Cue Rachel Platten’s Fight Song.

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Supergirl is simply painful and unwatchable if you’re over the age of 12. Unlike Arrow or The Flash, which are grounded in realistic stories that people from all walks of life can can relate to (Iris’s mother was a drug addict for example). Supergirl is stuck in its own dated world; much like watching Leave it to Beaver in the 1960’s during the Civil Rights movement or the JFK assassination. I’m not saying it has to be dark and gritty like Daredevil, but Kara was 13 when everyone she loved died. Imagine coming to the world knowing no one and the one person you do know is now a grown man with his own life. You’re forced to live with strangers, hiding who you really are. The pilot had a chance to actually be deep, thought-provoking and realistic. Instead, it chooses to become a joke carried by Kara’s laugh-snorts throughout. All I ask for is two different emotions.

If by any chance you forgot Supergirl is Superman’s cousin, the show will remind you, until it’s beaten into your head so many times you will utter Superman’s name with your dying breath. Were the writers afraid that unless Superman was mentioned that people would realize the show is dreadful? Is saying the name “Superman” sort of hypnotic? So many questions, not enough answers.

Yes, Supergirl is fun but it also doesn’t make use of the massive talents at its disposal. Laura Benanti is perfection but she’s buried into a dreadfully boring old lady persona in the pilot. Benoist is bright and bubbly as Kara but I’ve seen more acting prowess from her in Glee… Glee! Yes, she’s sincere and there is honesty in her words, yet she plays everything one-note without an ounce of dimension. Shockingly, Calista Flockhart (who decided to eat this time around), is a breath of fresh air. She is meant to be cold and uncaring, yet you can see how vulnerable she is, especially after realizing her company is about to fold. She coins this mysterious female savior as “Super GIRL” not as a demeaning tactic, but to show that “girls” can be strong people who repeatedly save the day, which is a joke since the show never makes good use of this ideology.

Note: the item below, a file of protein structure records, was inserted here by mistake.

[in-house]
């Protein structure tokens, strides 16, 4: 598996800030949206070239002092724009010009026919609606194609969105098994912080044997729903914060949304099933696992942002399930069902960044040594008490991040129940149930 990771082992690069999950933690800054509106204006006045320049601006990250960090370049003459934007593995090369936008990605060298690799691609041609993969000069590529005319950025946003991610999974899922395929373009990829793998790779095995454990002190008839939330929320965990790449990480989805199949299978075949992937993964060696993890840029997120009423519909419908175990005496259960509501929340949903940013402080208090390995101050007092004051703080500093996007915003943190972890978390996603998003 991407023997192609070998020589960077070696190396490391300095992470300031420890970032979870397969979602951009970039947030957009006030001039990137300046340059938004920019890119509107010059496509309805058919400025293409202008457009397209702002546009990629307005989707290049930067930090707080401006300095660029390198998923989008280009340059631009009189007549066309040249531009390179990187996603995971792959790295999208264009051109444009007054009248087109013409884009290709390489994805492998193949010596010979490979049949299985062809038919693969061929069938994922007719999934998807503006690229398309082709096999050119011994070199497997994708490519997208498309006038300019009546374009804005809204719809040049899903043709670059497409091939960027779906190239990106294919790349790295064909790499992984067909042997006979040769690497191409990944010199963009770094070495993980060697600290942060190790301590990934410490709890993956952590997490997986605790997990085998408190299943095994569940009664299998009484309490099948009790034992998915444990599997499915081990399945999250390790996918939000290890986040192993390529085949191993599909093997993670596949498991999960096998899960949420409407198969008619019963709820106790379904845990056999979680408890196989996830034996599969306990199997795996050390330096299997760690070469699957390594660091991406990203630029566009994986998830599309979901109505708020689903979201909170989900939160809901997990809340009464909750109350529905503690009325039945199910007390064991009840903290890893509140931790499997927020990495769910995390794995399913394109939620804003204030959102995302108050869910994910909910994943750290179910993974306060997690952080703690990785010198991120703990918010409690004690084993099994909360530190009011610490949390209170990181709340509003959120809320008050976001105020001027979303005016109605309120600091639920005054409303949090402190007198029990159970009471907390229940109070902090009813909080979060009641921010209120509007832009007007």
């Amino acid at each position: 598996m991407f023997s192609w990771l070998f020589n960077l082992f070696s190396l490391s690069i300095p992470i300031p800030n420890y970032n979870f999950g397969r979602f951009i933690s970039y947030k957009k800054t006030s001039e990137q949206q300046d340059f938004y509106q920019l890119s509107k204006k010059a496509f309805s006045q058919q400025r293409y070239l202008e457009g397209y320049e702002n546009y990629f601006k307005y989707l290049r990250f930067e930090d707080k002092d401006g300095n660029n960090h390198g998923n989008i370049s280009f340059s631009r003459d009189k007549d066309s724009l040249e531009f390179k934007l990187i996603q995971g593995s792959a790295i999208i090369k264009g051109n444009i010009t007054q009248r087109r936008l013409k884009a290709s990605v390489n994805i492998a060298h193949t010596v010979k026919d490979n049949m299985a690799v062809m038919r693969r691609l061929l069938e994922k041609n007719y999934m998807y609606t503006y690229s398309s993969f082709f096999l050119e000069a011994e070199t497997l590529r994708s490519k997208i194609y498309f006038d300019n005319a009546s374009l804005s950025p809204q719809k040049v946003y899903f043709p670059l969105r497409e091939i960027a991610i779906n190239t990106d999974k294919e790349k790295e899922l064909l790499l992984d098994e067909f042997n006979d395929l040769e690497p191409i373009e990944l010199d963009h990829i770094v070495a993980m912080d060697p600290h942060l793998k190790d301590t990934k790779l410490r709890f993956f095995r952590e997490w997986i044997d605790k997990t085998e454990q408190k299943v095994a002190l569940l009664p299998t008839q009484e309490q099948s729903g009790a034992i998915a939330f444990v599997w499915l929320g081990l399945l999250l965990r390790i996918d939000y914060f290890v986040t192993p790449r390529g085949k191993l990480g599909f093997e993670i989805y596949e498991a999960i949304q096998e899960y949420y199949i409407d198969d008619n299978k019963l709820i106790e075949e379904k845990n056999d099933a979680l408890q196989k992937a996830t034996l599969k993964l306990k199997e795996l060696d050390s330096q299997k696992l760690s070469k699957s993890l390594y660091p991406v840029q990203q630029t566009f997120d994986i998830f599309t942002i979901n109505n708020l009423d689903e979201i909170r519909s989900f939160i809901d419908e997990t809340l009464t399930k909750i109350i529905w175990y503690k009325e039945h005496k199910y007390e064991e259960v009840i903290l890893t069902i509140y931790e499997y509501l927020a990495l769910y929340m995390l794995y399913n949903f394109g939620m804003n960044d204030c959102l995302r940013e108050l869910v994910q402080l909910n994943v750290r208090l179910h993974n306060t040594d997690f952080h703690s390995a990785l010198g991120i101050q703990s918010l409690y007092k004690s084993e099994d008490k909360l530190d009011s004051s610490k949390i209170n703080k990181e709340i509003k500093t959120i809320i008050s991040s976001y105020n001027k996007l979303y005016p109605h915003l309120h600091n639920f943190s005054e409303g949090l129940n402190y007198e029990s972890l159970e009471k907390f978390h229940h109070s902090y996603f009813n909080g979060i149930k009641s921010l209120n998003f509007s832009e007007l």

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Despite the negatives, there are some amazing fight scenes where the special effects bleed effortlessly into each scene. Kara’s costume is bright and colorful and fits well with her cape. However, these beautiful moments are weighed down by the unbearable background music that bludgeons emotions into your skull instead of gently making you feel a scene. Every five seconds we get another musical note cutting into the dialogue or fight scene. It’s distracting and unnecessary.

Supergirl is a waste of time, a true disappointment and an insult to what it’s trying to promote. Females are strong, bad-ass, vulnerable and multi-faceted. They are more than picking out the right costumes and bouncing in heels. Yes, women love pink, shopping, and doing their nails. They have crushes and become shy; they also love football and roughhousing. This show seems to have forgotten what it means to be a female, yet it has the nerve to call itself “Supergirl.” This show is neither empowering nor endearing, is it the modern-day June Cleaver in an age where people are in need of a humanistic superhero.

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Dana Abercrombie Content Writer